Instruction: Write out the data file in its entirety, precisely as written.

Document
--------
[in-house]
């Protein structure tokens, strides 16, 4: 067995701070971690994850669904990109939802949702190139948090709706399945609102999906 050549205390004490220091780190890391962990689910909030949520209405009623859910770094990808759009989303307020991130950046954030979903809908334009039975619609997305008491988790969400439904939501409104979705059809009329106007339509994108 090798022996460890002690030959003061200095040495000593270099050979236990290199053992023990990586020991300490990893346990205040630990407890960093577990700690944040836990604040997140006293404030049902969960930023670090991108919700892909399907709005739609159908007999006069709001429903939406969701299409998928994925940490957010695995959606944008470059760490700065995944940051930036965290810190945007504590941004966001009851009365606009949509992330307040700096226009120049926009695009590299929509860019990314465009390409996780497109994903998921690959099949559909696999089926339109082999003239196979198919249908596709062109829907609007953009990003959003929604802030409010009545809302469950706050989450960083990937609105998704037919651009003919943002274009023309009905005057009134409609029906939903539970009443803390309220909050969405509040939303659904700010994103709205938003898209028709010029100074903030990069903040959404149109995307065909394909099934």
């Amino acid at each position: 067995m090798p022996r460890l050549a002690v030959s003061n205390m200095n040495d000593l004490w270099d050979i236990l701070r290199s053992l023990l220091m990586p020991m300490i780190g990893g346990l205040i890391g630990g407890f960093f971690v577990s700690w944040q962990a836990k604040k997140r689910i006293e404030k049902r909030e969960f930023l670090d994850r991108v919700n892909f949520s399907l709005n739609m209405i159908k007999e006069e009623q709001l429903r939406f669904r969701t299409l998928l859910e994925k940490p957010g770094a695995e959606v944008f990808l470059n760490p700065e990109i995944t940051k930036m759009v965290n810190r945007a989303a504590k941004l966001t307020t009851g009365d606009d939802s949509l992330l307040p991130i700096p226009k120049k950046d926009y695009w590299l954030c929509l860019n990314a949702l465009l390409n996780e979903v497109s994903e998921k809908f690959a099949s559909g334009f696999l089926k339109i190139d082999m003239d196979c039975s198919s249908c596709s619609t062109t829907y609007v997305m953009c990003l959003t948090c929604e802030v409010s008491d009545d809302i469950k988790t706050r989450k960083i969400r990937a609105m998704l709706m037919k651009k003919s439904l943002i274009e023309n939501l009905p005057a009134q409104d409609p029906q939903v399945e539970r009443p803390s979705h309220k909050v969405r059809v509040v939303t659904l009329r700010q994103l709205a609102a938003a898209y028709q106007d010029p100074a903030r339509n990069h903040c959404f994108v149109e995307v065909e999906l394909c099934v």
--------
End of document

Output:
[in-house]
């Protein structure tokens, strides 16, 4: 067995701070971690994850669904990109939802949702190139948090709706399945609102999906 050549205390004490220091780190890391962990689910909030949520209405009623859910770094990808759009989303307020991130950046954030979903809908334009039975619609997305008491988790969400439904939501409104979705059809009329106007339509994108 090798022996460890002690030959003061200095040495000593270099050979236990290199053992023990990586020991300490990893346990205040630990407890960093577990700690944040836990604040997140006293404030049902969960930023670090991108919700892909399907709005739609159908007999006069709001429903939406969701299409998928994925940490957010695995959606944008470059760490700065995944940051930036965290810190945007504590941004966001009851009365606009949509992330307040700096226009120049926009695009590299929509860019990314465009390409996780497109994903998921690959099949559909696999089926339109082999003239196979198919249908596709062109829907609007953009990003959003929604802030409010009545809302469950706050989450960083990937609105998704037919651009003919943002274009023309009905005057009134409609029906939903539970009443803390309220909050969405509040939303659904700010994103709205938003898209028709010029100074903030990069903040959404149109995307065909394909099934």
């Amino acid at each position: 067995m090798p022996r460890l050549a002690v030959s003061n205390m200095n040495d000593l004490w270099d050979i236990l701070r290199s053992l023990l220091m990586p020991m300490i780190g990893g346990l205040i890391g630990g407890f960093f971690v577990s700690w944040q962990a836990k604040k997140r689910i006293e404030k049902r909030e969960f930023l670090d994850r991108v919700n892909f949520s399907l709005n739609m209405i159908k007999e006069e009623q709001l429903r939406f669904r969701t299409l998928l859910e994925k940490p957010g770094a695995e959606v944008f990808l470059n760490p700065e990109i995944t940051k930036m759009v965290n810190r945007a989303a504590k941004l966001t307020t009851g009365d606009d939802s949509l992330l307040p991130i700096p226009k120049k950046d926009y695009w590299l954030c929509l860019n990314a949702l465009l390409n996780e979903v497109s994903e998921k809908f690959a099949s559909g334009f696999l089926k339109i190139d082999m003239d196979c039975s198919s249908c596709s619609t062109t829907y609007v997305m953009c990003l959003t948090c929604e802030v409010s008491d009545d809302i469950k988790t706050r989450k960083i969400r990937a609105m998704l709706m037919k651009k003919s439904l943002i274009e023309n939501l009905p005057a009134q409104d409609p029906q939903v399945e539970r009443p803390s979705h309220k909050v969405r059809v509040v939303t659904l009329r700010q994103l709205a609102a938003a898209y028709q106007d010029p100074a903030r339509n990069h903040c959404f994108v149109e995307v065909e999906l394909c099934v």